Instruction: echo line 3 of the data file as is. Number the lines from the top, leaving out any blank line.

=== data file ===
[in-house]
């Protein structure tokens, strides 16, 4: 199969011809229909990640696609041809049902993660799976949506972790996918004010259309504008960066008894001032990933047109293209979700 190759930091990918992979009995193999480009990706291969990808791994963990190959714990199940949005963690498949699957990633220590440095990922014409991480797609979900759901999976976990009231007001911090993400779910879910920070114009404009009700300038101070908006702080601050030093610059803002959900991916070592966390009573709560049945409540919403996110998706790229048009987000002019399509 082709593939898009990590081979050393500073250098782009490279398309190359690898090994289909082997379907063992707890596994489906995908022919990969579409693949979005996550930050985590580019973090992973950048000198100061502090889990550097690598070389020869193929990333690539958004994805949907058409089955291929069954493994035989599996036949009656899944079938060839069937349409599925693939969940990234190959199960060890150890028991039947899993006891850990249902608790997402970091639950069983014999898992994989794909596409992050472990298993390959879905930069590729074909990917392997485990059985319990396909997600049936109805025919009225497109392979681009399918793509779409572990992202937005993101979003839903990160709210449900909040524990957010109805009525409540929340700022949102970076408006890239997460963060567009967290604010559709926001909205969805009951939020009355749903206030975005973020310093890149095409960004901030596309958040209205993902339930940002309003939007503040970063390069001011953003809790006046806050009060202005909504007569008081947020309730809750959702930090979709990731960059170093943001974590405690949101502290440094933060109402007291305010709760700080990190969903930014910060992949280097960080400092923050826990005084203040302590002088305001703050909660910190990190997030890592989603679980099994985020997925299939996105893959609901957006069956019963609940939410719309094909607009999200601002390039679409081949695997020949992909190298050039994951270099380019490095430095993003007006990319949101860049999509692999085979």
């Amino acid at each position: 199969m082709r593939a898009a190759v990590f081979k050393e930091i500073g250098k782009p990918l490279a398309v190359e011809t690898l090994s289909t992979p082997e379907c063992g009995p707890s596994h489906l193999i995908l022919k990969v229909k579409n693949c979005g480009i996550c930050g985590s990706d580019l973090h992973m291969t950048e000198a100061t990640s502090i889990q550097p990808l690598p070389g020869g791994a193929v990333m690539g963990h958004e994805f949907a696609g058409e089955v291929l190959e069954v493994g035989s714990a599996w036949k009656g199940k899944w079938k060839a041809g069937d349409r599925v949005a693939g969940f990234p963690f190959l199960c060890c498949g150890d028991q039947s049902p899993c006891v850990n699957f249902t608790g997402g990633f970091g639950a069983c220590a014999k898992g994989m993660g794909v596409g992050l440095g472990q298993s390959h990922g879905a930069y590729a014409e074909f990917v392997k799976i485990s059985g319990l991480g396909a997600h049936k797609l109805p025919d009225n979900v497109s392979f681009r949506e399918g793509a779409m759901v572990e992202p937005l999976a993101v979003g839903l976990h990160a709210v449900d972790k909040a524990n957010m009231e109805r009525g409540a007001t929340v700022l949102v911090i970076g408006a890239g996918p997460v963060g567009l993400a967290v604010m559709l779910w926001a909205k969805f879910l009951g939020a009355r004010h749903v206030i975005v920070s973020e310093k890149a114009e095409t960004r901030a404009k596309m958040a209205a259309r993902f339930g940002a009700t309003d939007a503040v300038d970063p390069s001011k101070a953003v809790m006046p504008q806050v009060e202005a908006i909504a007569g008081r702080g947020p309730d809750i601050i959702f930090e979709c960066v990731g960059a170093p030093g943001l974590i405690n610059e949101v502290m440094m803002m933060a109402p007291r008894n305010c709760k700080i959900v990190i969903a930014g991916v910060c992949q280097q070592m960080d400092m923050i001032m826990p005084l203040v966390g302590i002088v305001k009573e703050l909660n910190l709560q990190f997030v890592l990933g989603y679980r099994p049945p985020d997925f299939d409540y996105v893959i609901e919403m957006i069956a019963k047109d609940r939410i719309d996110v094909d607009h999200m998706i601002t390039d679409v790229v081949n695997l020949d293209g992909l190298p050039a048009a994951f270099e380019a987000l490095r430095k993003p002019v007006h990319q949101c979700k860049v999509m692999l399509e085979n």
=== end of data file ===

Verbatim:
């Amino acid at each position: 199969m082709r593939a898009a190759v990590f081979k050393e930091i500073g250098k782009p990918l490279a398309v190359e011809t690898l090994s289909t992979p082997e379907c063992g009995p707890s596994h489906l193999i995908l022919k990969v229909k579409n693949c979005g480009i996550c930050g985590s990706d580019l973090h992973m291969t950048e000198a100061t990640s502090i889990q550097p990808l690598p070389g020869g791994a193929v990333m690539g963990h958004e994805f949907a696609g058409e089955v291929l190959e069954v493994g035989s714990a599996w036949k009656g199940k899944w079938k060839a041809g069937d349409r599925v949005a693939g969940f990234p963690f190959l199960c060890c498949g150890d028991q039947s049902p899993c006891v850990n699957f249902t608790g997402g990633f970091g639950a069983c220590a014999k898992g994989m993660g794909v596409g992050l440095g472990q298993s390959h990922g879905a930069y590729a014409e074909f990917v392997k799976i485990s059985g319990l991480g396909a997600h049936k797609l109805p025919d009225n979900v497109s392979f681009r949506e399918g793509a779409m759901v572990e992202p937005l999976a993101v979003g839903l976990h990160a709210v449900d972790k909040a524990n957010m009231e109805r009525g409540a007001t929340v700022l949102v911090i970076g408006a890239g996918p997460v963060g567009l993400a967290v604010m559709l779910w926001a909205k969805f879910l009951g939020a009355r004010h749903v206030i975005v920070s973020e310093k890149a114009e095409t960004r901030a404009k596309m958040a209205a259309r993902f339930g940002a009700t309003d939007a503040v300038d970063p390069s001011k101070a953003v809790m006046p504008q806050v009060e202005a908006i909504a007569g008081r702080g947020p309730d809750i601050i959702f930090e979709c960066v990731g960059a170093p030093g943001l974590i405690n610059e949101v502290m440094m803002m933060a109402p007291r008894n305010c709760k700080i959900v990190i969903a930014g991916v910060c992949q280097q070592m960080d400092m923050i001032m826990p005084l203040v966390g302590i002088v305001k009573e703050l909660n910190l709560q990190f997030v890592l990933g989603y679980r099994p049945p985020d997925f299939d409540y996105v893959i609901e919403m957006i069956a019963k047109d609940r939410i719309d996110v094909d607009h999200m998706i601002t390039d679409v790229v081949n695997l020949d293209g992909l190298p050039a048009a994951f270099e380019a987000l490095r430095k993003p002019v007006h990319q949101c979700k860049v999509m692999l399509e085979n």